It’s been 16 months since the first time I picked up a barbell.
The first time I held a barbell was in June 2012. Prior to CrossFit, I called myself an Ultimate Frisbee player and never ventured into the weights section of a gym. I ran suicide sprints with my team, and drilled cutting patterns on grass fields in my free time. I never held anything quite as heavy… or empowering.
In my first CrossFit class, I was taught how to clean. A lot of the movements feel intuitive now, but I remember how it felt - to be exact, I felt like a complete idiot, trying to keep the bar close and prevent it from hitting my face. In my first few months of CrossFitting, I could barely hold onto a 35lb bar, and girls smaller than me were cleaning their own body weight’s worth of load onto their frames. But unfailingly, everyday at 8pm, I would check for the WOD online and rush back into the box for another serving of pain and humility. I wasn’t strong, fast or… good, by any means, but I didn’t care. What I lacked in, I made up for in enthusiasm and willingness to learn.
I soaked up every little tip and advice I could find; one chilly day in Eugene found us back squatting for heavy singles. I was in the ‘weak pool’ with the rest of the newbies, but something interesting started to happen. Weight started to pile on and it didn’t feel difficult. So we kept piling them on. Before I knew it, I had the entire class surrounding me while I tried to hit a heavy single - it was 80kg. I had only been CrossFitting for 2 weeks. I made the lift.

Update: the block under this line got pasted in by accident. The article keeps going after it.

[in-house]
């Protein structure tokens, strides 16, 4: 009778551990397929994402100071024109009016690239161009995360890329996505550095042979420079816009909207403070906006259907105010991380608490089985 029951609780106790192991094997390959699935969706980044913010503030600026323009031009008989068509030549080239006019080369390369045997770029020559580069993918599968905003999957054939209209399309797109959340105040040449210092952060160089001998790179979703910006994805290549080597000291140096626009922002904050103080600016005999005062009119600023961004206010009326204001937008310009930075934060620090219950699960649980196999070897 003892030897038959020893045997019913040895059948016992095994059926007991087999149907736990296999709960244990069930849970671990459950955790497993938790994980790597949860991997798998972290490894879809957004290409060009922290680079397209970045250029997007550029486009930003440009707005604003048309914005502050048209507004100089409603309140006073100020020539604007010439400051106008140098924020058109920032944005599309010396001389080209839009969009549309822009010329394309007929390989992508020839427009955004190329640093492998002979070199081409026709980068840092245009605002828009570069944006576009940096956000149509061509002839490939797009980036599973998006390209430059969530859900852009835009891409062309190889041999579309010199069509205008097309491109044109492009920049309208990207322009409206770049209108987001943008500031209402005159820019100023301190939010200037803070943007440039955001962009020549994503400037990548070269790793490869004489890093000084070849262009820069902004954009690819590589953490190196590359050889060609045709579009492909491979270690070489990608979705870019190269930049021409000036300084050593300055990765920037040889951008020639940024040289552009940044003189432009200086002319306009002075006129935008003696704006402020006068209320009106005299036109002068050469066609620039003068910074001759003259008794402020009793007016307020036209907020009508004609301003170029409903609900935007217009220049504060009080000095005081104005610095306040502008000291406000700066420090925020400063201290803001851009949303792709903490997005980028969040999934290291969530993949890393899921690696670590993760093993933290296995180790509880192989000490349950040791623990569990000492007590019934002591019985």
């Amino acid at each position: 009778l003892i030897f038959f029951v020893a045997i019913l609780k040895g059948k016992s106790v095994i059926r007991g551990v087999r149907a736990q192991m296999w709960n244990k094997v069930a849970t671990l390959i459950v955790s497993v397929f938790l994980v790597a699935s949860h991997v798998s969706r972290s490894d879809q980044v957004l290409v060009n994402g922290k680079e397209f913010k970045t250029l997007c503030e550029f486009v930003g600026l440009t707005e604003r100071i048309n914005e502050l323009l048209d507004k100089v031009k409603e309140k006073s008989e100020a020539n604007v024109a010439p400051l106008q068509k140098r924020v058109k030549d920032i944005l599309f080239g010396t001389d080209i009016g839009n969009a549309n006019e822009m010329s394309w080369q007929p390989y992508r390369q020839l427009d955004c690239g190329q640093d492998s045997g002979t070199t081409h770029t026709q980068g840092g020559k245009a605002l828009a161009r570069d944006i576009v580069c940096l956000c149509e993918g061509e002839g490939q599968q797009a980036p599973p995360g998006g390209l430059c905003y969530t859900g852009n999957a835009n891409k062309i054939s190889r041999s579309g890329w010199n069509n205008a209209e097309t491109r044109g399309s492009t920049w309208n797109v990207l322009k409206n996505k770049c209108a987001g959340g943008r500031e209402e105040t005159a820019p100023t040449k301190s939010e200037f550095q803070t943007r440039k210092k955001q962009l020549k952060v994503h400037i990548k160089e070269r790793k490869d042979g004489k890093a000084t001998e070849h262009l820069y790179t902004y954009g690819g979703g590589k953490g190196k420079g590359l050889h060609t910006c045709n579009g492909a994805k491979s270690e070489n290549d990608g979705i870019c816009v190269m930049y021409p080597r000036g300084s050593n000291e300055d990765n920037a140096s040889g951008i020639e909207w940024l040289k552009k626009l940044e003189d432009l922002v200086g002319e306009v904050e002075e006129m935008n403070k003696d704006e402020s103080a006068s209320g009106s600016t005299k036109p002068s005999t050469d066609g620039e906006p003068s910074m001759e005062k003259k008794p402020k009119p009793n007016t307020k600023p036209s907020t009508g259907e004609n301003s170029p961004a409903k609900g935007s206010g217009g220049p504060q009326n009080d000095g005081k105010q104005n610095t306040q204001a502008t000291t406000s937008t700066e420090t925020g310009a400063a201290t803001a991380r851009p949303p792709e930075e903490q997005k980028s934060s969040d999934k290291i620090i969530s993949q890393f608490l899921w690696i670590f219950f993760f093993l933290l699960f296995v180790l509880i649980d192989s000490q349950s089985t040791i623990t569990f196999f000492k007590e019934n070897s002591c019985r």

High fives were given, and reassuring nods from the coaches hinted that they knew there was some latent athleticism in that shell of a body. In that very same moment, the competitive monster within me felt a gentle nudge after being in slumber for months; suddenly, Mel could be good at something. I didn’t want to entertain the thought, but the personal record felt so good that it left me singing at the top of my lungs, while riding home from CrossFit. I was hooked.
My definition of fun started to change, and I was reminded of it every time I talked to non-CrossFitting friends about it. Conversations would typically start off innocently enough, and somehow circle back to what I did at the box for the day and how tough it was. Eventually, I found myself pushing harder and faster at things that I saw potential at being good at. Powerlifting was one of them. Not making a lift could take me on a ‘search for my identity’, and make me question why I’m doing this in the first place. As for the things that I never had natural propensity for, I dreaded them. I would still work on it begrudgingly, but I never beat myself as hard over it.